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Court gives video camera back three years after arrest

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Court gives video camera back three years after arrest08/14/95 ARIZONA--After three years of legal wrangling, including three arraignments and nine…

Court gives video camera back three years after arrest

08/14/95

ARIZONA–After three years of legal wrangling, including three arraignments and nine hearings, a Tucson journalist got his video camera back from the court that took it from him.

Thomas LaVoie Sr. was given back his video camera in mid-July after a justice of the peace in Tucson dismissed charges against him dating back to August 1992. LaVoie was charged with interfering with judicial proceedings by Magistrate Wendy Hernandez in Tucson City Court after an encounter in which Hernandez demanded that LaVoie remove his camera from the courtroom.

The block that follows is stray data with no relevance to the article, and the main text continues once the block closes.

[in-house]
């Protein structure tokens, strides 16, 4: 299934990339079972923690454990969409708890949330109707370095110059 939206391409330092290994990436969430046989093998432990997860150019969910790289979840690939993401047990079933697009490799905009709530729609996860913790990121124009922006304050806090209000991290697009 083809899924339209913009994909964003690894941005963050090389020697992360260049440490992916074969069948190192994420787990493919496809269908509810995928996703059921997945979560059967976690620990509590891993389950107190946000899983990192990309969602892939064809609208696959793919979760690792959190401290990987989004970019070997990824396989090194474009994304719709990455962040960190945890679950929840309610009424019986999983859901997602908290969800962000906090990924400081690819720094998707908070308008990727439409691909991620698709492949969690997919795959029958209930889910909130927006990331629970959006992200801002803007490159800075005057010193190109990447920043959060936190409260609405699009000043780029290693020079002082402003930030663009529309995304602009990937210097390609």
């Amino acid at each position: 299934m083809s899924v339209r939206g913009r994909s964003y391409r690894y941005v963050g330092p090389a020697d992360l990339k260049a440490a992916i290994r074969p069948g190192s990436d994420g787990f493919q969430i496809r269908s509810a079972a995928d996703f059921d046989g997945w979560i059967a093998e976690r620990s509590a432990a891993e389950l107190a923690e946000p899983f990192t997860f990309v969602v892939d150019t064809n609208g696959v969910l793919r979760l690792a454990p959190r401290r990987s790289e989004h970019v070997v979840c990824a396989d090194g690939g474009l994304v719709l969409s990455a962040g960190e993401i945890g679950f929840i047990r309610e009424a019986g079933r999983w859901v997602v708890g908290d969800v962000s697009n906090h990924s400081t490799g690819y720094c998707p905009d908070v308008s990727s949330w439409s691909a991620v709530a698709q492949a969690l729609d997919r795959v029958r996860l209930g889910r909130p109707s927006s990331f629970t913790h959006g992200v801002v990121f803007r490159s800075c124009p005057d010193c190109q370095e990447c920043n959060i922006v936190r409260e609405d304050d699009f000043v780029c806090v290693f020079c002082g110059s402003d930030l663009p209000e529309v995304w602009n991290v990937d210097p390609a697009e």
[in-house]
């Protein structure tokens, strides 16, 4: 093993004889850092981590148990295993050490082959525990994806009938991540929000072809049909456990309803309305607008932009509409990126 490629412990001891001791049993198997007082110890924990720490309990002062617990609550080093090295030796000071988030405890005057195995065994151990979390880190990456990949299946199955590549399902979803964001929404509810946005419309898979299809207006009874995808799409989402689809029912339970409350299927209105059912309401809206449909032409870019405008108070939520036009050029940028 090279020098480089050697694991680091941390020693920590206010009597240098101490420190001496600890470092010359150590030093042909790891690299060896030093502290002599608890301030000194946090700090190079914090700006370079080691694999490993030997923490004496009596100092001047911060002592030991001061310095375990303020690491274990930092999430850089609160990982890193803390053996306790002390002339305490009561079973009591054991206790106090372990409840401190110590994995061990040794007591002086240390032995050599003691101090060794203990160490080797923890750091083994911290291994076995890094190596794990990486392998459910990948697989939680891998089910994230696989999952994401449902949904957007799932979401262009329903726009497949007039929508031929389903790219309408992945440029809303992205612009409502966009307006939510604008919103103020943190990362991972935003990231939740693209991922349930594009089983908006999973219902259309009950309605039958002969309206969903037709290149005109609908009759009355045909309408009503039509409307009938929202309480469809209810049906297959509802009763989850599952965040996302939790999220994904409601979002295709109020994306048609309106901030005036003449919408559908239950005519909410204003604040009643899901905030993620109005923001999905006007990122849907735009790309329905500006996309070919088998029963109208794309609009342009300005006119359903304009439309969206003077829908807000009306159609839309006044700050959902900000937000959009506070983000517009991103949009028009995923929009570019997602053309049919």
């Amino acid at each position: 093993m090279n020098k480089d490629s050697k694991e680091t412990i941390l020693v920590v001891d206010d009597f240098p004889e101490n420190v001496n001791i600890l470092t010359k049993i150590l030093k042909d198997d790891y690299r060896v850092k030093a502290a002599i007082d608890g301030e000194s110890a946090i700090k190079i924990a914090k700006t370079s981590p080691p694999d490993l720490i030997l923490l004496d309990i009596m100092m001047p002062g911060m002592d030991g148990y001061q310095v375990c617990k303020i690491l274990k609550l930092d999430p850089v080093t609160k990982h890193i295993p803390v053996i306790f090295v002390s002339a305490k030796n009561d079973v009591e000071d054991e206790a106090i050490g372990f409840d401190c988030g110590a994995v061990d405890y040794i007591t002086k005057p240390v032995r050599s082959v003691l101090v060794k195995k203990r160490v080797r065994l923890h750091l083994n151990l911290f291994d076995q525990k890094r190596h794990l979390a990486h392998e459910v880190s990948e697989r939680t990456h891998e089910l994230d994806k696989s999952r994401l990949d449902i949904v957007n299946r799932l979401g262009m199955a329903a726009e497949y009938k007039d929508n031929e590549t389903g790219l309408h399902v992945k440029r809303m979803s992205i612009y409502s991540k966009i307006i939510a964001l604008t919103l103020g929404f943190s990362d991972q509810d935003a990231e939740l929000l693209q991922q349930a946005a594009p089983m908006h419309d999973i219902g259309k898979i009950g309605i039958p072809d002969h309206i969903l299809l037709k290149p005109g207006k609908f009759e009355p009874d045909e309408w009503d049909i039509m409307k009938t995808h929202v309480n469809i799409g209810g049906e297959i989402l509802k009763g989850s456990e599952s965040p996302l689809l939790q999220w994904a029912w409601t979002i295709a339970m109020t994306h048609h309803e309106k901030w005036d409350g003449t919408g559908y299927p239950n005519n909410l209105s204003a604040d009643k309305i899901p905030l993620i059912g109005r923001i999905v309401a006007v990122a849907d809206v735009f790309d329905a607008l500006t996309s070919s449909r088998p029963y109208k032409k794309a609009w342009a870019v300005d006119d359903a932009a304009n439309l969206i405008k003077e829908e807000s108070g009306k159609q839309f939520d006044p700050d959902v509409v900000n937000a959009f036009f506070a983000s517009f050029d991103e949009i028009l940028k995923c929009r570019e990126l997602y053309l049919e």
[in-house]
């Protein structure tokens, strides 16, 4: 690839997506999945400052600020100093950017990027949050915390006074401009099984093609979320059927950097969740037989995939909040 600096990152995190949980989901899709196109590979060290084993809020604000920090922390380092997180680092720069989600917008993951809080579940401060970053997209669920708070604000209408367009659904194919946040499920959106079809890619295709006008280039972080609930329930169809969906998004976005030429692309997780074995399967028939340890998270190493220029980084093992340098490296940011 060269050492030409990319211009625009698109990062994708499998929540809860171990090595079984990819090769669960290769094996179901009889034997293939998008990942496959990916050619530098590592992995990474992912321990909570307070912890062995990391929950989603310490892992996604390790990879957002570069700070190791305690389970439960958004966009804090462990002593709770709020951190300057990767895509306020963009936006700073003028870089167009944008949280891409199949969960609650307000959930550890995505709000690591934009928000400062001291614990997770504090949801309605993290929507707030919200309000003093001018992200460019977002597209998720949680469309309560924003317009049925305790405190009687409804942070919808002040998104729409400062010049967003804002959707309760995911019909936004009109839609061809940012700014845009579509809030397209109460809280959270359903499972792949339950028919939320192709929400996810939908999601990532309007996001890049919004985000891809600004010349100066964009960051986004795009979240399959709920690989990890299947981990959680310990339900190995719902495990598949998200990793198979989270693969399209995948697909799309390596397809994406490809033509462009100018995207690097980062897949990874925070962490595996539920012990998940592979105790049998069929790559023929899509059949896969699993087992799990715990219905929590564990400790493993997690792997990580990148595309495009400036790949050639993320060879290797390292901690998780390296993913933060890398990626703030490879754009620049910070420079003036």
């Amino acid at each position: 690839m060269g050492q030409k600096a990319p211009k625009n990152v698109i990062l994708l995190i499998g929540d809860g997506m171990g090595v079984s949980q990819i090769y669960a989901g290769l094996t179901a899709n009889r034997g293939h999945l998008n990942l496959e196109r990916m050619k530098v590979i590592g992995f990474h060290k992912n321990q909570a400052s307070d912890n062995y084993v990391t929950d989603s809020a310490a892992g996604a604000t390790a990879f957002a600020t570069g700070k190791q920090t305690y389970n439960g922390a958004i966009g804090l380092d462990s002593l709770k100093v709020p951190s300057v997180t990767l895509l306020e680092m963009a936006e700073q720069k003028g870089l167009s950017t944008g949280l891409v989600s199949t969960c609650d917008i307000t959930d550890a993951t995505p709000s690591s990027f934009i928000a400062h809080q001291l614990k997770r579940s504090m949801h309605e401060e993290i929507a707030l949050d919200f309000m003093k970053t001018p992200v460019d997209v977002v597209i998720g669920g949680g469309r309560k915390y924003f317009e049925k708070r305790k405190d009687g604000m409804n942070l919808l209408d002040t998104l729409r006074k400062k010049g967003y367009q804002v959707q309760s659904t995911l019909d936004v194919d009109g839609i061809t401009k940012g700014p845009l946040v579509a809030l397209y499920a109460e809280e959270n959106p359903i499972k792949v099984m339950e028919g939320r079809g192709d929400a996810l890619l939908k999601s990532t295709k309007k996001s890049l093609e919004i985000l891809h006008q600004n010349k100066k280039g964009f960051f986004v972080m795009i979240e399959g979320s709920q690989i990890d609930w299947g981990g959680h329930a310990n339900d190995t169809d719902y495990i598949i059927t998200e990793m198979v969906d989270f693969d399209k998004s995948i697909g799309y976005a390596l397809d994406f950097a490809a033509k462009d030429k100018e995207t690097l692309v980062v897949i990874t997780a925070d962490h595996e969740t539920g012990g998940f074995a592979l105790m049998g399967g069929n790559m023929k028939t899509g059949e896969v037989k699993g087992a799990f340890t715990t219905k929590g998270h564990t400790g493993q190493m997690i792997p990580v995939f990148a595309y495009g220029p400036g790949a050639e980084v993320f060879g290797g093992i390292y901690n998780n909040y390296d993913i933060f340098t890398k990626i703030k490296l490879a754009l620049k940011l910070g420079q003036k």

LaVoie, a correspondent for an independent news production company, People’s News Network, went to City Court to videotape his son’s arraignment on a traffic violation. Before court came into session, LaVoie was approached by a Hernandez assistant who told him that, by order of the judge, he could not record the proceedings.

LaVoie agreed not to videotape and removed the tape from the recorder, but continued to ask the assistant why such a rule existed. When Hernandez entered the courtroom, she told Lavoie that cameras were not allowed because those present had not consented to being photographed.

According to LaVoie, although he had agreed not to tape the proceedings, the judge ordered his arrest when he questioned her policy. LaVoie said he was trying to clarify the judge’s order and was not given a chance to respond before he was handcuffed.

In the three years that followed, LaVoie attended three arraignments and nine hearings concerning the issue. In July, the Tucson justice of the peace dismissed the case against LaVoie due to violations of his right to a speedy trial. The policy banning cameras from Hernandez’ court was never ruled upon. (Arizona v. LaVoie)